Cough phenotype TBQ resembles the previously described concept ‘cough hypersensitivity syndrome’ . Both emphasize the enhanced cough response to various external triggers. However, there seems to be two major discrepancies between the entities. First, ‘cough hypersensitivity syndrome’ has been connected to chronic cough  but the present study shows that features of cough hypersensitivity can be present in acute and subacute cough as well. Second, it has been postulated that the ‘cough hypersensitivity syndrome’ is present in the majority of subjects with chronic cough [31–33] whereas in the present cluster analysis just 27.4% of subjects with chronic cough showed the features of the phenotype TBQ. These discrepancies may be best explained by the fact that ‘cough hypersensitivity syndrome’ has been described among subjects attending special cough clinics  whereas our cluster analyses are based on community-based populations. Given the documented high tendency of the subjects with the phenotype TBQ to seek medical attention, they are probably overrepresented in the population attending special cough clinics. ‘Cough hypersensitivity syndrome’ is mainly based on expert opinion . Despite the above-mentioned differences, it is highly interesting that unsupervised, data-driven analyses lead to similar conclusions to those made by experienced clinicians.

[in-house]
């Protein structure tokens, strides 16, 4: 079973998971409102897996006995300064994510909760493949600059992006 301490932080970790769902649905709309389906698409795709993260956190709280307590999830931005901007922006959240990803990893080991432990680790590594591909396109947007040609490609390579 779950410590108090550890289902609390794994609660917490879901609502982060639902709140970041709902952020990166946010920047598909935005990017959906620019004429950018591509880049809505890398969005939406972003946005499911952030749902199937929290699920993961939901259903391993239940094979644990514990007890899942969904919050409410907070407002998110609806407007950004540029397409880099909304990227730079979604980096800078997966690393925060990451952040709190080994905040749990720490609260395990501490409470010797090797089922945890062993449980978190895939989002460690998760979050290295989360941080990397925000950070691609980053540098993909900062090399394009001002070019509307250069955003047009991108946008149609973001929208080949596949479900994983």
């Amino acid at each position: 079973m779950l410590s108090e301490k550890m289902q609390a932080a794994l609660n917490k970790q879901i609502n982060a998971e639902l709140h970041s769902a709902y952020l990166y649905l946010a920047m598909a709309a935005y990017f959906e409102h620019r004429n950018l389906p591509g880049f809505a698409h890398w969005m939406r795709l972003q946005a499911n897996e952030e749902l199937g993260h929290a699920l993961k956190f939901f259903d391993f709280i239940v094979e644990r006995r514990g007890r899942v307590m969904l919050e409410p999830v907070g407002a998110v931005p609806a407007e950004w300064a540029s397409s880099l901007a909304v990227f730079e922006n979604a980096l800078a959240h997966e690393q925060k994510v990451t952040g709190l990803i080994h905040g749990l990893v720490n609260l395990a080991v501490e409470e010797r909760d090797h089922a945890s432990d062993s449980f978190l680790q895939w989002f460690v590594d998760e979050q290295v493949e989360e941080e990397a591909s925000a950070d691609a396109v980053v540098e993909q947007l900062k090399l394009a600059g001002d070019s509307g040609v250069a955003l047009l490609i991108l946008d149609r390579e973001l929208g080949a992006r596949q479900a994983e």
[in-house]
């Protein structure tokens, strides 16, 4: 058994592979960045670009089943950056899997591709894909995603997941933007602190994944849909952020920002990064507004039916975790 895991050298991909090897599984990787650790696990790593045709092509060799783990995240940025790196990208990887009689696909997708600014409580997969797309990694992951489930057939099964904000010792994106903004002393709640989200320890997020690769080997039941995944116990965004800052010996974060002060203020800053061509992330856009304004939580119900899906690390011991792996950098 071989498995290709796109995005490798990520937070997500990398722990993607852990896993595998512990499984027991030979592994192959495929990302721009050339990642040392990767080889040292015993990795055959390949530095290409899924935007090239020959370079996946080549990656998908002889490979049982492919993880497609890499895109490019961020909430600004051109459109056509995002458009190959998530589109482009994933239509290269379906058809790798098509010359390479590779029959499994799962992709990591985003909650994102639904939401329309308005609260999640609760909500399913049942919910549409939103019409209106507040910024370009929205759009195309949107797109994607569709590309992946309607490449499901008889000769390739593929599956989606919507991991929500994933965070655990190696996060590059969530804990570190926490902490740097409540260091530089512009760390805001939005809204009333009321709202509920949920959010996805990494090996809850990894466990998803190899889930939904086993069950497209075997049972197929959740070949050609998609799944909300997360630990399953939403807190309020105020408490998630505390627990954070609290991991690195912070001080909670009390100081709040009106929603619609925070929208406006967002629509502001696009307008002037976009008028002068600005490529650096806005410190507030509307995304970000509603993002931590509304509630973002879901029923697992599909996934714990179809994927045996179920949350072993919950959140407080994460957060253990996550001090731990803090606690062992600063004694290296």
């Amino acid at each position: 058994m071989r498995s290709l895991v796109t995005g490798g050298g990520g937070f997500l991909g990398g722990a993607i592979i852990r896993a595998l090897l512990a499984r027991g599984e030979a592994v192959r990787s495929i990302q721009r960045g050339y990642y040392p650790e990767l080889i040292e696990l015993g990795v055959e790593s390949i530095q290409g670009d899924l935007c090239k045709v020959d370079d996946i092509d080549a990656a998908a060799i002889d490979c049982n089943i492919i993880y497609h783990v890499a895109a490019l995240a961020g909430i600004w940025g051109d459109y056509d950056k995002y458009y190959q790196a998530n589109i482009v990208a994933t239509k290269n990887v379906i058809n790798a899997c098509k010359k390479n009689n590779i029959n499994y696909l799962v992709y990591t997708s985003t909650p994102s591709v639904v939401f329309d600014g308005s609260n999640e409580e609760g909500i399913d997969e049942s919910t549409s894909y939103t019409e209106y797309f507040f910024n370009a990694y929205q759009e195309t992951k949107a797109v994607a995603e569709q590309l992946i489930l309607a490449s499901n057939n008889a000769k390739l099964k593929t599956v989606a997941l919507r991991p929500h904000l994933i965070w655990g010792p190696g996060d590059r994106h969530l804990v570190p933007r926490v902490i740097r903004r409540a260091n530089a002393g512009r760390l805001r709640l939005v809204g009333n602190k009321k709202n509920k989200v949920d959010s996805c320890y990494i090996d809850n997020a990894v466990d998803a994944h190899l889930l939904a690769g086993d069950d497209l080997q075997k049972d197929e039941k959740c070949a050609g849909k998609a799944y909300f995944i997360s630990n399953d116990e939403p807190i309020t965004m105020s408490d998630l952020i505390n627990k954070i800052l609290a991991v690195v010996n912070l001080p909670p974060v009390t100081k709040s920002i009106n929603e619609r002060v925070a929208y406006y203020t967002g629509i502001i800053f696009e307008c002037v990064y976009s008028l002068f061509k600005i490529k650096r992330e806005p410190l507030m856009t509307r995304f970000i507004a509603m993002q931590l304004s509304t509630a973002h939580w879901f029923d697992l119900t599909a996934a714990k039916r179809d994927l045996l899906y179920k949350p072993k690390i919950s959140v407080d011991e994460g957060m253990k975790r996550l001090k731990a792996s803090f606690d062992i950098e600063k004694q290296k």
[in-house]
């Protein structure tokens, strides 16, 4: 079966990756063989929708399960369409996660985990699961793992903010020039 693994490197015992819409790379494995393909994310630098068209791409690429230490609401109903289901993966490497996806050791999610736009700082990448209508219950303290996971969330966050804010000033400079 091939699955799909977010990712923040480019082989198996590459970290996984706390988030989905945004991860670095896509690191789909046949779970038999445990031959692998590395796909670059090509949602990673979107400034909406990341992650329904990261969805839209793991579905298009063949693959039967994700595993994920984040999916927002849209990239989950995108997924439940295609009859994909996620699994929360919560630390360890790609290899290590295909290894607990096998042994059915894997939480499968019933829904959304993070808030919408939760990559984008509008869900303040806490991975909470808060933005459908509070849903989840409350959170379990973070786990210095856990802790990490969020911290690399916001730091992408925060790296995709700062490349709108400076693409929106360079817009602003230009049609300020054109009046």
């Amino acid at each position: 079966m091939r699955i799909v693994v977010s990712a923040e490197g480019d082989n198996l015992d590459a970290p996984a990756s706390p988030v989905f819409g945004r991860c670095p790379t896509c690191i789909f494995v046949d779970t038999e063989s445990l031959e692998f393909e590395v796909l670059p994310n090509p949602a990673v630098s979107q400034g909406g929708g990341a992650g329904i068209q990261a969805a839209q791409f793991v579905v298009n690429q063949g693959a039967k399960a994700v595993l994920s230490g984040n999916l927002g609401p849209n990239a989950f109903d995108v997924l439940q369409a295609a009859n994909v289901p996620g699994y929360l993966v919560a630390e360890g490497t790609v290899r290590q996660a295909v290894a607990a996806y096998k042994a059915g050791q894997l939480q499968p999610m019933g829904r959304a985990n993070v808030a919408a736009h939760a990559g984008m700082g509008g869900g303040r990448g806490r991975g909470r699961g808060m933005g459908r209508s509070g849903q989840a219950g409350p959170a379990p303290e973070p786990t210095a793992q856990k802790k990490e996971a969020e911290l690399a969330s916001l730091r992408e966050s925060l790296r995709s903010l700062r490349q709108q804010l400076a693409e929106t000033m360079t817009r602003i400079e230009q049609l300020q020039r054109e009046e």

A recent study from Australia supports the present phenotype analysis. In that study, two clusters could be identified among adult subjects with various respiratory symptoms. The smaller cluster, including 32% of the subjects, was characterized by symptoms of laryngeal hypersensitivity and a strong cough response to mannitol . The characteristics of that cluster resemble those of the phenotype TBQ. To our knowledge, there are no cluster analyses in non-Caucasian cough populations.
For clinical purposes, we calculated the best cut-off values to separate the clusters. They were almost identical to those reported in our previous cluster analysis among working-age subjects . Presence of at least two of the three main TBQ determinants was found to be a very sensitive and modestly specific indicator of the cough phenotype TBQ. It gave the largest sum of sensitivity + specificity and is thus the most suitable clinical criterion for the cough phenotype TBQ. Reliable clinical demonstration of the phenotype TBQ requires that a comprehensive list of triggers is presented to the patient in a written form since patients often forget some triggers when asked openly. The list of the 15 triggers asked in the present study can be found in the questionnaire (Supplementary file).